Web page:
Robert Schenk was an independent pharmacy owner since 1986 when pharmacy technology was in its infancy. From the start he looked to the newest software updates to improve his operations. After 18 years as an independent owner, he moved into consulting pharmacy. In 2006, Hackensack Meridian Health’s Ocean Medical Center founded the Pharmacology Institute to provide medication therapy management to the community. He went from consulting in nursing homes to doing the same work for the general public. With his retail background he was promoted in 2009 to manage the retail pharmacy arm of the hospital system. After adding a second pharmacy in less than eight years, the growth took off as the hospital switched from using its inpatient pharmacies to outpatient to better service its employees and take advantage of lower drug costs.
The pharmacy’s impact on clinical operations came to the forefront when CMS (Centers for Medicare and Medicaid) started paying health systems and hospitals based on HCAHPS (Hospital Consumer Assessment of Healthcare Providers and Systems) scores that involved a whole number of parameters. One of which was that the patient was told about his or her medication and side effects when discharged from the hospital.
Schenk convinced Hospital administrators that the outpatient pharmacists were well-positioned to provide medication reviews before discharge. Hackensack Meridian started pilot programs on certain floors in the hospitals to see how medication reviews at bedside could improve HCAHPS scores. This eventually became what is now known as meds-to-beds.
Hackensack Meridian Health and Transaction Data Systems
Schenk credits the Rx30 pharmacy software from Transaction Data Systems (TDS) with making it easy to implement a meds-to-beds program in the hospital setting. Since meds-to-beds is a retail model of service, the system can handle typical aspects of ambulatory pharmacy such as checking insurance before filling a prescription and collecting a copay.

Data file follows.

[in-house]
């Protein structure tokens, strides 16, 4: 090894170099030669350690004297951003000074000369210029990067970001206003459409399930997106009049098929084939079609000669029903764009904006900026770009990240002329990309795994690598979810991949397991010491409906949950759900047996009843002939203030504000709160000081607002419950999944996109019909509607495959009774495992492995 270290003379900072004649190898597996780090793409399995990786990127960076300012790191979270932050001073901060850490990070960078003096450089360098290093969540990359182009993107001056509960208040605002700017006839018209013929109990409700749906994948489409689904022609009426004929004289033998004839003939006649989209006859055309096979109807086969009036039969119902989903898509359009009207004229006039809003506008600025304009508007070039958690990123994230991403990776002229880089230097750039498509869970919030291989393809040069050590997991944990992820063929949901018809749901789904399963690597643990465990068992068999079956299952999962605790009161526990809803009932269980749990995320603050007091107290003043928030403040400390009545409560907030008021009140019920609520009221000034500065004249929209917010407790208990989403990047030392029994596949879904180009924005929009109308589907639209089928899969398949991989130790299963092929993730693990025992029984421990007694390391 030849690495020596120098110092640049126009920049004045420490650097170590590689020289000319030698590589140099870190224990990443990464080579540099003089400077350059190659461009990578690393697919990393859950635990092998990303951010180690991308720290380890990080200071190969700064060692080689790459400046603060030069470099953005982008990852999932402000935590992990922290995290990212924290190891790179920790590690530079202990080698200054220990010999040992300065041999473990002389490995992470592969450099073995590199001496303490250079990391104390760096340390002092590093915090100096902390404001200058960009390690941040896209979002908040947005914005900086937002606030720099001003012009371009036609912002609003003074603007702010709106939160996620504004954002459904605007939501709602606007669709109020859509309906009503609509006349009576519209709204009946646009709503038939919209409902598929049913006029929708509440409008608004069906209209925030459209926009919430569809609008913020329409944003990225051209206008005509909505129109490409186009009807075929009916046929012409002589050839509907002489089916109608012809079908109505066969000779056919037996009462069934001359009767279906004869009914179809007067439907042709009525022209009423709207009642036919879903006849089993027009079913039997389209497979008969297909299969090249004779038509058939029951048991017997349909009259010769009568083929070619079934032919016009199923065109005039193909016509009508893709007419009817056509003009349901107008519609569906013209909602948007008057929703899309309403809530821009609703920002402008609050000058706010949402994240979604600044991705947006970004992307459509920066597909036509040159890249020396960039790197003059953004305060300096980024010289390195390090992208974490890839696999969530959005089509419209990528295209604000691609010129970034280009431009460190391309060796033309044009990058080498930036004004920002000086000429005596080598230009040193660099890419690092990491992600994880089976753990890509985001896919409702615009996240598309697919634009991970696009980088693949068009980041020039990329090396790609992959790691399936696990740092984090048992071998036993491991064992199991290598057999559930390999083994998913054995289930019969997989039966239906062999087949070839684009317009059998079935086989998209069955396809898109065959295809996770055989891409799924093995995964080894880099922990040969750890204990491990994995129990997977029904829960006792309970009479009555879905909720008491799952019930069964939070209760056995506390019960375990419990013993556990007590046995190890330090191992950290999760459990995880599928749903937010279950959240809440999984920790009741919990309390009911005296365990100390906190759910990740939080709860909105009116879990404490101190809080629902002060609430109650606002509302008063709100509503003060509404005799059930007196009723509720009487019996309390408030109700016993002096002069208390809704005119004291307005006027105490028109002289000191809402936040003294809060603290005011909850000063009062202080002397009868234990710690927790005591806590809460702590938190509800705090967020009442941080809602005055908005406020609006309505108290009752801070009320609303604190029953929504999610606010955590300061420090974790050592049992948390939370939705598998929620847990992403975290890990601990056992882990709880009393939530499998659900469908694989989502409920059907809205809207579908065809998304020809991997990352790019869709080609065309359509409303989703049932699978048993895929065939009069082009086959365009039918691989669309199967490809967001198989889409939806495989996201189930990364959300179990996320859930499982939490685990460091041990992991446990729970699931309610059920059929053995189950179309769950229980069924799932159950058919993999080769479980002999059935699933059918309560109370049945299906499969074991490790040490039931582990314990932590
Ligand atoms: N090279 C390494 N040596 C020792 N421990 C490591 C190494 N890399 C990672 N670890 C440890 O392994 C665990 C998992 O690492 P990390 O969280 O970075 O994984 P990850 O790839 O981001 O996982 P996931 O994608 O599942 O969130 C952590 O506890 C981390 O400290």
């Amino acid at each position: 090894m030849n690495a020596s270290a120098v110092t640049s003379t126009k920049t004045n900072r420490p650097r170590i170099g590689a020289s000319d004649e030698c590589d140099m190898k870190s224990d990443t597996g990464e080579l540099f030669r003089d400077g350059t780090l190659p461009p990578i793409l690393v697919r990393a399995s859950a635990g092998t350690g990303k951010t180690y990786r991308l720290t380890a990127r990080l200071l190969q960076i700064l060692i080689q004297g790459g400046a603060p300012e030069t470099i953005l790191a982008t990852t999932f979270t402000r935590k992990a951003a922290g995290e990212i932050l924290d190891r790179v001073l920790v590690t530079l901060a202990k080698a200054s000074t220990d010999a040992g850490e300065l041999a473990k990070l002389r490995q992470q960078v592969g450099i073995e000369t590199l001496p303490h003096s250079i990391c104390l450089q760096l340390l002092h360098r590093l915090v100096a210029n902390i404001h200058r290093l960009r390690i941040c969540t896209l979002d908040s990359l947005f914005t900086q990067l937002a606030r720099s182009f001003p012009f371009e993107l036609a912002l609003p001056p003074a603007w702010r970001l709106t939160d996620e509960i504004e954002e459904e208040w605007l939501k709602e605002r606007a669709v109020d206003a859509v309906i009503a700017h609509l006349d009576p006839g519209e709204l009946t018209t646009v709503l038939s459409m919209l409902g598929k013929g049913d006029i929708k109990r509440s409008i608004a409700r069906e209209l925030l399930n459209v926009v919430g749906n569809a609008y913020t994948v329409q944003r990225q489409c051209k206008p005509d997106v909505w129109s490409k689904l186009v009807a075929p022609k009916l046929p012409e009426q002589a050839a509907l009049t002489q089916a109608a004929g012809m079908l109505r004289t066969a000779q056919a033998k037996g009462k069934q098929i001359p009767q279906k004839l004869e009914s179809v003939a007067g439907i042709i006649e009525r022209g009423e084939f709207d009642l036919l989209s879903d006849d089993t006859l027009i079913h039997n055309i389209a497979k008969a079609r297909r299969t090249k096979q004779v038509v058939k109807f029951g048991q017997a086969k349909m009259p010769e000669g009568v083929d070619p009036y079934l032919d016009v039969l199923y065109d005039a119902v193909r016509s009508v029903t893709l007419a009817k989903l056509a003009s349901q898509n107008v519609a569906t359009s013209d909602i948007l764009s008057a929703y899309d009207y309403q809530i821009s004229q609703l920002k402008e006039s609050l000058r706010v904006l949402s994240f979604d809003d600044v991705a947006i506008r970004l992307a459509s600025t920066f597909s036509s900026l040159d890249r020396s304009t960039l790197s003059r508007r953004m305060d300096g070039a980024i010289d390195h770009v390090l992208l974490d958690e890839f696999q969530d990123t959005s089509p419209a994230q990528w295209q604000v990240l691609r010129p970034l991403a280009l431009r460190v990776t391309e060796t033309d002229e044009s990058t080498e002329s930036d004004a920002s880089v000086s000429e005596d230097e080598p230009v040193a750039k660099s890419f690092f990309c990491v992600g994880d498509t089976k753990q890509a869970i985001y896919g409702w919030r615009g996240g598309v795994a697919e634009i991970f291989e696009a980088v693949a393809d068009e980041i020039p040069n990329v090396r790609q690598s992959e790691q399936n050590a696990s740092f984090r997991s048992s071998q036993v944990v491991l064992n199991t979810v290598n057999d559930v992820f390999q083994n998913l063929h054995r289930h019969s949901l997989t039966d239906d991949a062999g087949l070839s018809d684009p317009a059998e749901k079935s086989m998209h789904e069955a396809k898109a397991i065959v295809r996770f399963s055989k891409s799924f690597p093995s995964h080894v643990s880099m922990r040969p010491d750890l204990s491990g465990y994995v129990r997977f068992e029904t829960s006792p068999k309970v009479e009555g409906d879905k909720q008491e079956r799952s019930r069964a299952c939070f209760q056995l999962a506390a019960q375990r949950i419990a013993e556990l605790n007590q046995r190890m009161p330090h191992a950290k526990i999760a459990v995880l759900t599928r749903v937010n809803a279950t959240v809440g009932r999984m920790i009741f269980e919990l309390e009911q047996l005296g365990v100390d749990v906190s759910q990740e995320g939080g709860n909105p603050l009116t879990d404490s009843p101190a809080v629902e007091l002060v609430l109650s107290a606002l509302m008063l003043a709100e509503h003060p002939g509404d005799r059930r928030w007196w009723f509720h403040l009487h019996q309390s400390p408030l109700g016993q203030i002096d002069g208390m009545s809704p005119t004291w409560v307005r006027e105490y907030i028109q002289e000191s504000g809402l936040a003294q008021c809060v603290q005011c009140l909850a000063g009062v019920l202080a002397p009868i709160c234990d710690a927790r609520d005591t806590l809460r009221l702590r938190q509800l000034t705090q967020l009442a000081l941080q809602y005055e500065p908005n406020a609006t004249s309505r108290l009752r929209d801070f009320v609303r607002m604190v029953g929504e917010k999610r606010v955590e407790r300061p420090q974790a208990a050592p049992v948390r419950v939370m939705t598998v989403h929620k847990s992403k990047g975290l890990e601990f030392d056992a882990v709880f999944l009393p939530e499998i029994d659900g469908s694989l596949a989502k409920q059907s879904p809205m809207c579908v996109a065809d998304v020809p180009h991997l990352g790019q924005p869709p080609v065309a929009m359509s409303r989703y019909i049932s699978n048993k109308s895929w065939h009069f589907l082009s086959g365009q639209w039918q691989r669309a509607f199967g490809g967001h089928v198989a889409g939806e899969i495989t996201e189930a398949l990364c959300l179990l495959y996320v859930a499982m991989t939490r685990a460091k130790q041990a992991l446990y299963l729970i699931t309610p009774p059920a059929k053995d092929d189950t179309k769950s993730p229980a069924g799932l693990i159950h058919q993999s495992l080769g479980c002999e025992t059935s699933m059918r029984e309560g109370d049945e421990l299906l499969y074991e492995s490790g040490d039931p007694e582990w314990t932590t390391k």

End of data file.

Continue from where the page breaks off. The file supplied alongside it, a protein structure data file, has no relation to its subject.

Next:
“Early on TDS came out with a real-time insurance lookup. This functionality made the whole process possible for us,” says Schenk. “Without that we would have been stumbling. Right away we were able to look up about 60% to 70% of the patients’ insurance plans with everything we needed to bill for the prescription. Rx30 was always on the cusp of anything new.”
The other obstacle was collecting copays. “There were no iPads that processed credit cards in 2011,” says Schenk. Rx30 now has an app that allows the pharmacy’s technicians, called navigators, to execute the meds-to-beds program. Navigators can also troubleshoot if there’s missing information or a need to contact a physician.
Meds-to-beds isn’t necessarily all about revenue. The revenue from these prescriptions is enough to cover the cost of the service, but the true purpose of the program is about quality through patient satisfaction scores and to prevent readmissions.
“We know that something like 30% of readmissions are related, at least visits to the emergency rooms, to medication problems,” Schenk points out. “If those problems are because patients didn’t get their medications after they were discharged or they couldn’t afford them — that’s another barrier that they face. We can fix all that before they leave the hospital.”